You cannot claim a deduction for any travel undertaken before you started running your business.
ATO TO IRON OUT FALSE LAUNDRY CLAIMS
The ATO intends to target false clothing and laundry work-related expense claims this Tax Time. In 2018, around six million people claimed work-related clothing and laundry expenses totalling nearly $1.5 billion.
CASH IN HAND PAYMENT TO WORKERS NO LONGER TAX DEDUCTIBLE
The ATO has reminded employers that any ‘cash in hand’ payments made to workers from 01.07. 2019 will not be tax deductible.Read Newsletter
AUSTRALIAN TAXATION OFFICE (ATO) SCAMS
Scammers are using technology to make it look like the calls originate from a legitimate ATO phone number. Most frequently the numbers appearing are 6216 1111 and 1800 467 033, but numbers for individual ATO staff members have been used as well.
While these scam calls may appear to be from the ATO with a spoofed caller ID, it is important to remember that a legitimate caller from the ATO will never:
- threaten you with arrest
- demand immediate payment, particularly through unusual means such as bitcoin, pre-paid credit cards or gift cards
- refuse to allow you to speak with a trusted advisor or your regular tax agent
- or present a phone number on caller ID
Never call a scammer back on the number they provide. If you are in any doubt about an ATO call hang up and phone the ATO on 1800 008 540 to check if the call was legitimate or report a scam.
SMALL BUSINESS ENTITIES
Records are required to be retained for tax purposes for between two and five years, depending on class of taxpayer. For taxpayers lodging tax returns under the SBE rules, the retention period for records is two years.
Included in this newsletter are details regarding the deductibility of different expenses for small business such as:
- Interest on Loans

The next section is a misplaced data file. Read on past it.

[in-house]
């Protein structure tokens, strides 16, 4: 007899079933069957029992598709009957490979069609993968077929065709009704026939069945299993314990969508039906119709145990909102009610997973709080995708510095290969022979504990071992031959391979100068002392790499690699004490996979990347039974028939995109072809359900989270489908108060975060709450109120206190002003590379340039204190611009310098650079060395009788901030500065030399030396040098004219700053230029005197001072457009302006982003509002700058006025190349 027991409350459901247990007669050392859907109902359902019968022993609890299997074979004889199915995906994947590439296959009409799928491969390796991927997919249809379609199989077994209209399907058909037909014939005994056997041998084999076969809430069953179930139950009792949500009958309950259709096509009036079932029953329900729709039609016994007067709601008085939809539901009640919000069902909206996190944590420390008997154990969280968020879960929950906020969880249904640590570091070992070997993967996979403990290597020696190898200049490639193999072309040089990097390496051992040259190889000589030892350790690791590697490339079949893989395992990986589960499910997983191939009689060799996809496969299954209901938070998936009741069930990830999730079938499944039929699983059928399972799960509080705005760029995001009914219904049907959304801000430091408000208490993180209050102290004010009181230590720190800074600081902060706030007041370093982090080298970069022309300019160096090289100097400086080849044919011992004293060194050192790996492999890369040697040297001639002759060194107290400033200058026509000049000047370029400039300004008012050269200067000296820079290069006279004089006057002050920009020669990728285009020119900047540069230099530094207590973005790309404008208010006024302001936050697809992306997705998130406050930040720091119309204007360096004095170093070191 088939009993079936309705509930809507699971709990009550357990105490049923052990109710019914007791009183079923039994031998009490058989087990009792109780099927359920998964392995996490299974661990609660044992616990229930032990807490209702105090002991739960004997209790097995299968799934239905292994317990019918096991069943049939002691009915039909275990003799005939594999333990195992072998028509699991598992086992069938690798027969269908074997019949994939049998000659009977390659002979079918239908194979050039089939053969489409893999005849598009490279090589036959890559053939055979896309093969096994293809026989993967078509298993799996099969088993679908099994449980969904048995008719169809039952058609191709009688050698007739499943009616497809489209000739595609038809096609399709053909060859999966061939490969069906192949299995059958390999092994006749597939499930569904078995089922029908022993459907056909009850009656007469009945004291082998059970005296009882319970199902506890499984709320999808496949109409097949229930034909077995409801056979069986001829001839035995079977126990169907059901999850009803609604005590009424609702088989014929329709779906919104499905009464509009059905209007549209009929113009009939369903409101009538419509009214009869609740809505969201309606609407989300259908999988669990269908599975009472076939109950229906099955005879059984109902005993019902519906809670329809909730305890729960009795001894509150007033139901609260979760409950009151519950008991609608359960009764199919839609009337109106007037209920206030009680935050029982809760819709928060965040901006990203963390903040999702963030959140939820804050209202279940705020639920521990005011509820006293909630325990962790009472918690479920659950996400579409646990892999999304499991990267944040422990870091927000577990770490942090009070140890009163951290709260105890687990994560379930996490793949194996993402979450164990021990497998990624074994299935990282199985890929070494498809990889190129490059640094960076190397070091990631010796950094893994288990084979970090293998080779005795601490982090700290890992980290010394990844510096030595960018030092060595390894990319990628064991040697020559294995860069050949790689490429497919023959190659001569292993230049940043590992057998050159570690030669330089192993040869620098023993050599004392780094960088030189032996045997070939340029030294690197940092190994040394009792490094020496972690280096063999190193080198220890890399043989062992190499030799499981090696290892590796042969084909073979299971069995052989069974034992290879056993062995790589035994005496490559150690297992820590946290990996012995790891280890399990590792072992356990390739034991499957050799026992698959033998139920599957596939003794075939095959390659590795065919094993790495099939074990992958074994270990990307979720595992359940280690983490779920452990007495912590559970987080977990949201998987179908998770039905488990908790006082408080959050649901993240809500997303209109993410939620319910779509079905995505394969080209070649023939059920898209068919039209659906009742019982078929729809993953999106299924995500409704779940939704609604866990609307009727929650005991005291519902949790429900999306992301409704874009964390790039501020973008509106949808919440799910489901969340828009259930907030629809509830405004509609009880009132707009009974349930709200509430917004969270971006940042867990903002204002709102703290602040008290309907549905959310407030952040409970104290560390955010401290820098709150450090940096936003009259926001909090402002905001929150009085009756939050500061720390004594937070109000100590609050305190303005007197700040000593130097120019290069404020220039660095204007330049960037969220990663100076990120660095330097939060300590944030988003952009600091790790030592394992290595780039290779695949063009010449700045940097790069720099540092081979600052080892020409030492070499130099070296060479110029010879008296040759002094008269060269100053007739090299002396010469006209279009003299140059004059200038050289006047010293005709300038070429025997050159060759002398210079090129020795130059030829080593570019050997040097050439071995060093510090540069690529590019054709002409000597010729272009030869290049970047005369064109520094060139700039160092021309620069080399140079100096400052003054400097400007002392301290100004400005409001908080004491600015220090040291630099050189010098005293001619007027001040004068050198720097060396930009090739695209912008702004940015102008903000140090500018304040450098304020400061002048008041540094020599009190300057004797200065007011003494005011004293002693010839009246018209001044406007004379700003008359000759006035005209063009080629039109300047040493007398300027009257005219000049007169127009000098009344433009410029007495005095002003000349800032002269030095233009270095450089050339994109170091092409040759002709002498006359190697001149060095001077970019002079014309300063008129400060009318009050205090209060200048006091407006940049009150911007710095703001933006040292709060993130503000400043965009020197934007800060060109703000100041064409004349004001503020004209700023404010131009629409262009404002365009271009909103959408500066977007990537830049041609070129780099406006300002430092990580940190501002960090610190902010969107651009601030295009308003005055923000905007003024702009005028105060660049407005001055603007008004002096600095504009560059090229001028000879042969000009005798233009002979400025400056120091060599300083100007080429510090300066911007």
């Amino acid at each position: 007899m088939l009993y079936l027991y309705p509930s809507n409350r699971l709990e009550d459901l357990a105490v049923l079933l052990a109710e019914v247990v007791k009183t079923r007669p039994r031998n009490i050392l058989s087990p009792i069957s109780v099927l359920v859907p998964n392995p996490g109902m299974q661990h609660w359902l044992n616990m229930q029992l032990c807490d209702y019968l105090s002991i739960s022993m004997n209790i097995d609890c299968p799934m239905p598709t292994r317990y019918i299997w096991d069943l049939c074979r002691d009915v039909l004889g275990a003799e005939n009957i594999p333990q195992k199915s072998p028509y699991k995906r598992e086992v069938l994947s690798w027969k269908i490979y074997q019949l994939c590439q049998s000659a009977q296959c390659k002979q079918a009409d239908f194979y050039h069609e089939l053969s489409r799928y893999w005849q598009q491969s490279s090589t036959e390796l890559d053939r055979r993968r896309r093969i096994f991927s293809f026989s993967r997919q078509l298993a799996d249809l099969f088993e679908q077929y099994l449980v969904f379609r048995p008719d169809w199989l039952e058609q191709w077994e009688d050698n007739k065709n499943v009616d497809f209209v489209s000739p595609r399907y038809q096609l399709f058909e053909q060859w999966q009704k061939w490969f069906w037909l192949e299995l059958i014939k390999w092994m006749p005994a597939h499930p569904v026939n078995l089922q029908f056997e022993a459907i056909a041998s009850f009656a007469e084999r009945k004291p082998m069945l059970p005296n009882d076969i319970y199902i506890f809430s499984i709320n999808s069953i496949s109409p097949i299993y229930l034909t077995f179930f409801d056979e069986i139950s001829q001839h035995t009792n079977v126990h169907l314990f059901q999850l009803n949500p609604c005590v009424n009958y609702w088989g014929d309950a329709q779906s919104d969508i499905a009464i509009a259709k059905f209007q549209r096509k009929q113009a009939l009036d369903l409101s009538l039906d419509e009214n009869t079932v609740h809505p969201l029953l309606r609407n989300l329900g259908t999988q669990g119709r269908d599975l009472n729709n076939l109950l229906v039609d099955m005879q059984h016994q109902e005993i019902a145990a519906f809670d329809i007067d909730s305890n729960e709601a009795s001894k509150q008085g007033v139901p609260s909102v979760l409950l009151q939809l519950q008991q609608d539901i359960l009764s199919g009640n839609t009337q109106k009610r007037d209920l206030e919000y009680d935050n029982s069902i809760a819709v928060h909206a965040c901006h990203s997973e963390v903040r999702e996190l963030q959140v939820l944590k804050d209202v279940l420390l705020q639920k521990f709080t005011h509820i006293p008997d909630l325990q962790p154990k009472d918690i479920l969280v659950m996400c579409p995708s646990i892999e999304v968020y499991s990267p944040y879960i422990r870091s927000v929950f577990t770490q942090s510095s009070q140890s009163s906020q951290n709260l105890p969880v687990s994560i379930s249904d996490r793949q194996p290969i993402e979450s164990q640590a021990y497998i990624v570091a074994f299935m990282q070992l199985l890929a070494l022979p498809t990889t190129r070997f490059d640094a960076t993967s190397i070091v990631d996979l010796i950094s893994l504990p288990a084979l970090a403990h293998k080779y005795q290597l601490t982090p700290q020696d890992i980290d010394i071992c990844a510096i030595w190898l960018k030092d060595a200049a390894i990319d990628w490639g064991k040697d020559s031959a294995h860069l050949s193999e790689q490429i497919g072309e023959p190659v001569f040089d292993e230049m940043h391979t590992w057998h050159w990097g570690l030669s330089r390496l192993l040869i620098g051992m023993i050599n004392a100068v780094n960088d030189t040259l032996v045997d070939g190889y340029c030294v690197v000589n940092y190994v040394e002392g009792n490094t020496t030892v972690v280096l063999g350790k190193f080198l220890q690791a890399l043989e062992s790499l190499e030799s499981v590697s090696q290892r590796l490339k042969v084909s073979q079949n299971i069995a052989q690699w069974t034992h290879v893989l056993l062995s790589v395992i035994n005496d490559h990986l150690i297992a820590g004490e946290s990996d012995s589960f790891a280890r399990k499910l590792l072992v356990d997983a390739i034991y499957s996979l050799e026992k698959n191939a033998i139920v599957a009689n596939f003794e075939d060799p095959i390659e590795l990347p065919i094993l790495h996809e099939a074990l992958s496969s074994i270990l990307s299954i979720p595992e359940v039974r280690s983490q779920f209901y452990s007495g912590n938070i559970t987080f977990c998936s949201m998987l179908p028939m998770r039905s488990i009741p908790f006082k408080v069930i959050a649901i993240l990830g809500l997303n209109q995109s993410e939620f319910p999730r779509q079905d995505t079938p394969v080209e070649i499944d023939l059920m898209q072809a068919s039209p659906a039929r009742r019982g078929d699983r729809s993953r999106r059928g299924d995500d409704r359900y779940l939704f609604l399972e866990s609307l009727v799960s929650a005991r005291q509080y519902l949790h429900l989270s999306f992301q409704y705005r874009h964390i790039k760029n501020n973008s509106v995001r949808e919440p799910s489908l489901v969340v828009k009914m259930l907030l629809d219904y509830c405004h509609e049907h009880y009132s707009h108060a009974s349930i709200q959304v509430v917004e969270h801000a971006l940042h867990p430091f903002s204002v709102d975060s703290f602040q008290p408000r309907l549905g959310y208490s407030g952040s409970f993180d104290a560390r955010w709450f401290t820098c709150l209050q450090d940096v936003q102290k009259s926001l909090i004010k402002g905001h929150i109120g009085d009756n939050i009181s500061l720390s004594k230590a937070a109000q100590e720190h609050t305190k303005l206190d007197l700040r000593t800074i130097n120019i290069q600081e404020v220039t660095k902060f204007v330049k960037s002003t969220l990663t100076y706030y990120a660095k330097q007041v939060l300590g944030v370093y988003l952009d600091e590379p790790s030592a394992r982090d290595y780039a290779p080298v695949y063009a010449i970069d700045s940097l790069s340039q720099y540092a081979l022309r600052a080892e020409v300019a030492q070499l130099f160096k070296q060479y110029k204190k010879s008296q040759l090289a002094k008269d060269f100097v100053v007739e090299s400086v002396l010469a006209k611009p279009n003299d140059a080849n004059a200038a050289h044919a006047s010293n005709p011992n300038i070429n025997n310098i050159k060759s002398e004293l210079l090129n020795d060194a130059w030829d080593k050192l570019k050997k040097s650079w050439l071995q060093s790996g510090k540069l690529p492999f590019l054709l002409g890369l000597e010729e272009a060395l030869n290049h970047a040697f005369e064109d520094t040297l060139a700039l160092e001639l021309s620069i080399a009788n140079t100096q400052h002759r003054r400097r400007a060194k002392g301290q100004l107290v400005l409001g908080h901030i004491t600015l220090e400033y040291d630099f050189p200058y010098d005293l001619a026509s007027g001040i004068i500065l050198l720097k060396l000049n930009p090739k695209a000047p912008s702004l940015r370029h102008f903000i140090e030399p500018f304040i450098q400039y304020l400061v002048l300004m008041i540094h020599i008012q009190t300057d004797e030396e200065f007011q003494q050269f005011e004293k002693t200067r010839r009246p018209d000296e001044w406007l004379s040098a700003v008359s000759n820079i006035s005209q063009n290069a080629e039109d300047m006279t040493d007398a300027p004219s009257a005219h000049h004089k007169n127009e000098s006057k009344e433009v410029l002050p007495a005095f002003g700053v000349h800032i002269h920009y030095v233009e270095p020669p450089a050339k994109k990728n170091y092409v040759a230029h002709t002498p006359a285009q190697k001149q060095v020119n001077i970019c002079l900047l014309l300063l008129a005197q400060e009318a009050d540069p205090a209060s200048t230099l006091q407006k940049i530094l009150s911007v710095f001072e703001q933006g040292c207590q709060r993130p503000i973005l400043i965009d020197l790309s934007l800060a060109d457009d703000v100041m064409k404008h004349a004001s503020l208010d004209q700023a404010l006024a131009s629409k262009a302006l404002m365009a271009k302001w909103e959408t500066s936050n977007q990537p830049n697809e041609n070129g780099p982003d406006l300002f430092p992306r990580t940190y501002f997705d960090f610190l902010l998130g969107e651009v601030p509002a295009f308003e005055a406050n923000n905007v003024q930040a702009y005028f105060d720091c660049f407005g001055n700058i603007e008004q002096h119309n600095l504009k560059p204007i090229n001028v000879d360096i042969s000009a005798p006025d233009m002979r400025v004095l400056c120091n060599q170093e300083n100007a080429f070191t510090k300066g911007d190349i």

- Bad debts
- Staff Leave and bonus
- Director Fees
- Motor Vehicles
- and more
THE $30,000 SMALL BUSINESS TAX BREAK TRICKS AND TRAPS
Using the instant asset write-off, you can claim a deduction for each asset that cost less than the threshold that applied when the asset was first used or installed ready for use. Different thresholds apply, so make sure you check which one applies to your asset:
- $30,000 from 7.30pm AEDT on 2 April 2019
- $25,000 from 29 January 2019 until before 7.30pm AEDT on 2 April 2019
- $20,000 before 29 January 2019.
GIC AND SIC RATES FOR THE 2019 JUNE QUARTER
The ATO has published the 2019 June quarter rates for the General Interest Charge (‘GIC’) and the Shortfall Interest Charge (‘SIC’):
- GIC annual rate 8.96%
- GIC daily rate 0.02454794%
- SIC annual rate 4.96%
- SIC daily rate 0.01358904%
2020 SUPERANNUATION RATES AND THRESHOLDS RELEASED
The ATO has published the key 2020 superannuation rates and thresholds. These include:
- concessional contribution limit $25,000
- Non-concessional contribuiton limit $100,000
- CGT cap limit $1,515,000
- Division 293 tax threshold $250,000
TD 2019/2 – VALUE OF GOODS TAKEN FROM STOCK FOR 2018/19
This Determination provides the amounts the Commissioner will accept for 2018/19 as estimates of the value of goods taken form trading stock for private use by taxpayers in certain specified industries these amounts are unchanged from the 2017/18 year.Read Newsletter